Car trunk open with visible motor

Inversion of Control in NodeJS

Why and how we built our own IoC library

Earlier this year (in January to be exact) we talked about building APIs using our own CLI and about the libraries we created to do so. This post is about the heart of the framework: nan-ioc.

A little bit of background

For someone with a Java and Spring background, IoC pattern is a great way to organize your application’s code.

For those who don’t have that kind of background, here’s a short introduction to the pattern:

“In software engineering, inversion of control (IoC) is a design principle in which custom-written portions of a computer program receive the flow of control from a generic framework. A software architecture with this design inverts control as compared to traditional procedural programming: in traditional programming, the custom code that expresses the purpose of the program calls into reusable libraries to take care of generic tasks, but with inversion of control, it is the framework that calls into the custom, or task-specific, code.”

You can find a thorough explanation by Martin Fowler in this link: Inversion of Control

The good thing about this library is that it is not a framework itself, but actually a framework builder!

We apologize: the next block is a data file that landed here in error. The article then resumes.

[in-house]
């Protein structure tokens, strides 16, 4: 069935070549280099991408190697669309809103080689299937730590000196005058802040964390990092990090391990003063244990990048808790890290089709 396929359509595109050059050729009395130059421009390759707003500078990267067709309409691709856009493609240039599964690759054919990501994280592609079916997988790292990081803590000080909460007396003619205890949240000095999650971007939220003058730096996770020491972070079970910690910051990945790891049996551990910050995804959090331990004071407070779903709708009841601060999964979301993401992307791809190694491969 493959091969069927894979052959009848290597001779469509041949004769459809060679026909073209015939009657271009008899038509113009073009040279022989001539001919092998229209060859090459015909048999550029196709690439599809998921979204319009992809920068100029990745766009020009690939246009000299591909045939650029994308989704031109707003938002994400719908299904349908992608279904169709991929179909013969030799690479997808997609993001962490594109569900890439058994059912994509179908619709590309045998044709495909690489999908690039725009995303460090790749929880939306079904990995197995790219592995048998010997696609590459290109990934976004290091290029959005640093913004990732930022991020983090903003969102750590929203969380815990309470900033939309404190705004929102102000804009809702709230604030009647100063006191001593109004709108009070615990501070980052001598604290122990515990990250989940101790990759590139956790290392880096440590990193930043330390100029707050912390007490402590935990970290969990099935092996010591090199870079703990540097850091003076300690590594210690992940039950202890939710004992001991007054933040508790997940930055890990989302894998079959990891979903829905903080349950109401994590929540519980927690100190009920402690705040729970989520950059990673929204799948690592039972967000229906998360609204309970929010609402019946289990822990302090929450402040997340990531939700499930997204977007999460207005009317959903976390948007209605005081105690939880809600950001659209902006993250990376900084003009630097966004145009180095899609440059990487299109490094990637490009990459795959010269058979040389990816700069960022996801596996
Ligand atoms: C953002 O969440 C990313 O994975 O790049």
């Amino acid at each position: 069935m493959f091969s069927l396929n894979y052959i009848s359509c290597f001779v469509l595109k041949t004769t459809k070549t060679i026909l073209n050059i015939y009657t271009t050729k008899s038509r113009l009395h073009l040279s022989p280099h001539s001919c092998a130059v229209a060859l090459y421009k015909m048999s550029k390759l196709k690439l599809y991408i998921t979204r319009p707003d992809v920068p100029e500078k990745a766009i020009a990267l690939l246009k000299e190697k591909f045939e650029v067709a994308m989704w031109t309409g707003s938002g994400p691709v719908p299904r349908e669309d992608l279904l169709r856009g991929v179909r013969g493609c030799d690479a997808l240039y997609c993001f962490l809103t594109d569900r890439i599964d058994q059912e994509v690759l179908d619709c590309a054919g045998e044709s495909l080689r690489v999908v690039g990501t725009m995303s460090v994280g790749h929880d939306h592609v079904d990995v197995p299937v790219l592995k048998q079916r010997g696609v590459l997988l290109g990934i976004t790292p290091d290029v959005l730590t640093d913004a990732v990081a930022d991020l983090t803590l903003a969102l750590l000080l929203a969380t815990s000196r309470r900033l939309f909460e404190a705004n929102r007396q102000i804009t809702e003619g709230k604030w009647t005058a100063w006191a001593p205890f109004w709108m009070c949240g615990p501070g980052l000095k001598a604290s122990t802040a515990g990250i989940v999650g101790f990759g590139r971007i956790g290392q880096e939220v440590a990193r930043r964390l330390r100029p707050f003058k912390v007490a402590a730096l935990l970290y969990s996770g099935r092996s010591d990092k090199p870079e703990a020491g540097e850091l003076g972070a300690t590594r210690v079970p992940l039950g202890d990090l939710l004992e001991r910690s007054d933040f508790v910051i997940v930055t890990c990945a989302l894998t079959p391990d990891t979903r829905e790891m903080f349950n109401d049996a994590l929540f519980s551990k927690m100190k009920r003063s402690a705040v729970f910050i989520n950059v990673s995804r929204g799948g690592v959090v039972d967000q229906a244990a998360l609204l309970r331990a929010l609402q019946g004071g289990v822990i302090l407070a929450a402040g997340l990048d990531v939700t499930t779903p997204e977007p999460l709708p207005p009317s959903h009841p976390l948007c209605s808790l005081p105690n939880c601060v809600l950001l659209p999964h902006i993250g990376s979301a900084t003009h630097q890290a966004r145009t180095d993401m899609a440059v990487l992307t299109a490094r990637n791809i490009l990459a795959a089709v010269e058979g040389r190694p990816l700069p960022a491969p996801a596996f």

Under the hood

The library works parsing such DSL and adding the components defined to access them globally. This is done in three phases:




Getting into the actual code

The main method we use is module (line 20), which creates the container where all the components will be located. This method, like the rest of the methods in this code, use the Method Chaining pattern. In this case, it allows us to add the components through the component method. The array of strings passed as parameter enumerates the dependencies of our container.

Once the container is created, we define a new component called bService (21) invoking the component method that receives two arguments:

  • A unique identifier.
  • The configuration object.

Let’s talk about the second argument.

The object must have a class property so we can know what to instantiate. Basically, with this property we are saying that we’ll add to the container a B object called bService.

Also, and here is one of the big potentials of our lib, this config object could have properties that will end up being attributes of our new component (23). With this, we can assign other components or values to our bService.

In this example, bService will have a property called ‘a’ referencing to the aService component. The ref method will search in the container for a component called aService that must exist. But, we didn’t define the aService anywhere. This works because we passed the ./foo dependency to the module method which contains the aService definition.

These values could be whatever we want, for example, a string, or an integer. We should be careful with this feature because the components are singletons, and it is a good practice to keep the attributes of a singleton object immutable.